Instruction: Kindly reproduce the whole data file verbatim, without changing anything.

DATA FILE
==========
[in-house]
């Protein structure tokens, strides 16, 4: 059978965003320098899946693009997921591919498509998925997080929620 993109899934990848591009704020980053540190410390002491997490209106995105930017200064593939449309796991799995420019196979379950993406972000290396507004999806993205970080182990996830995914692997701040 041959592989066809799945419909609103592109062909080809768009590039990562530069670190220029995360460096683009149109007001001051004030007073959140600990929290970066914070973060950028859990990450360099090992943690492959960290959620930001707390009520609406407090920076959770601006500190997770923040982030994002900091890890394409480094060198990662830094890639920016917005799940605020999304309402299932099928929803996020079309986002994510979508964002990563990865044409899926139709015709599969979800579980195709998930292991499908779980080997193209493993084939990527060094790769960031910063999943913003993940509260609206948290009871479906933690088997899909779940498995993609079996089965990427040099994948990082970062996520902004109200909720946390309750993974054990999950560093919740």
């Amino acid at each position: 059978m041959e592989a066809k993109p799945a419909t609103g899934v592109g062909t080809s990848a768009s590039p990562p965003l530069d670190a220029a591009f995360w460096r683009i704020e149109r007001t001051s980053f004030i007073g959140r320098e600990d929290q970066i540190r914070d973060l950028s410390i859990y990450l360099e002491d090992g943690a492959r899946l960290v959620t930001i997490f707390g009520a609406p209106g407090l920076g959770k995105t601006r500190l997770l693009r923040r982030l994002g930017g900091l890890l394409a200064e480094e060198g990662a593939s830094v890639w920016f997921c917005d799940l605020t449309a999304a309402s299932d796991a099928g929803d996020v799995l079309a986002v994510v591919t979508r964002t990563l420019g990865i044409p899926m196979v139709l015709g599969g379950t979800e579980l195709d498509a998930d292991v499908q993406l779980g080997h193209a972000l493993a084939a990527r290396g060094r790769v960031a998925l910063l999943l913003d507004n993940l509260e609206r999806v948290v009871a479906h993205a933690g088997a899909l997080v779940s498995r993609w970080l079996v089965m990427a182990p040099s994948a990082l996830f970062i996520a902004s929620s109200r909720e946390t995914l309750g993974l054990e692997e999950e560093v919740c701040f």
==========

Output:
[in-house]
């Protein structure tokens, strides 16, 4: 059978965003320098899946693009997921591919498509998925997080929620 993109899934990848591009704020980053540190410390002491997490209106995105930017200064593939449309796991799995420019196979379950993406972000290396507004999806993205970080182990996830995914692997701040 041959592989066809799945419909609103592109062909080809768009590039990562530069670190220029995360460096683009149109007001001051004030007073959140600990929290970066914070973060950028859990990450360099090992943690492959960290959620930001707390009520609406407090920076959770601006500190997770923040982030994002900091890890394409480094060198990662830094890639920016917005799940605020999304309402299932099928929803996020079309986002994510979508964002990563990865044409899926139709015709599969979800579980195709998930292991499908779980080997193209493993084939990527060094790769960031910063999943913003993940509260609206948290009871479906933690088997899909779940498995993609079996089965990427040099994948990082970062996520902004109200909720946390309750993974054990999950560093919740």
């Amino acid at each position: 059978m041959e592989a066809k993109p799945a419909t609103g899934v592109g062909t080809s990848a768009s590039p990562p965003l530069d670190a220029a591009f995360w460096r683009i704020e149109r007001t001051s980053f004030i007073g959140r320098e600990d929290q970066i540190r914070d973060l950028s410390i859990y990450l360099e002491d090992g943690a492959r899946l960290v959620t930001i997490f707390g009520a609406p209106g407090l920076g959770k995105t601006r500190l997770l693009r923040r982030l994002g930017g900091l890890l394409a200064e480094e060198g990662a593939s830094v890639w920016f997921c917005d799940l605020t449309a999304a309402s299932d796991a099928g929803d996020v799995l079309a986002v994510v591919t979508r964002t990563l420019g990865i044409p899926m196979v139709l015709g599969g379950t979800e579980l195709d498509a998930d292991v499908q993406l779980g080997h193209a972000l493993a084939a990527r290396g060094r790769v960031a998925l910063l999943l913003d507004n993940l509260e609206r999806v948290v009871a479906h993205a933690g088997a899909l997080v779940s498995r993609w970080l079996v089965m990427a182990p040099s994948a990082l996830f970062i996520a902004s929620s109200r909720e946390t995914l309750g993974l054990e692997e999950e560093v919740c701040f």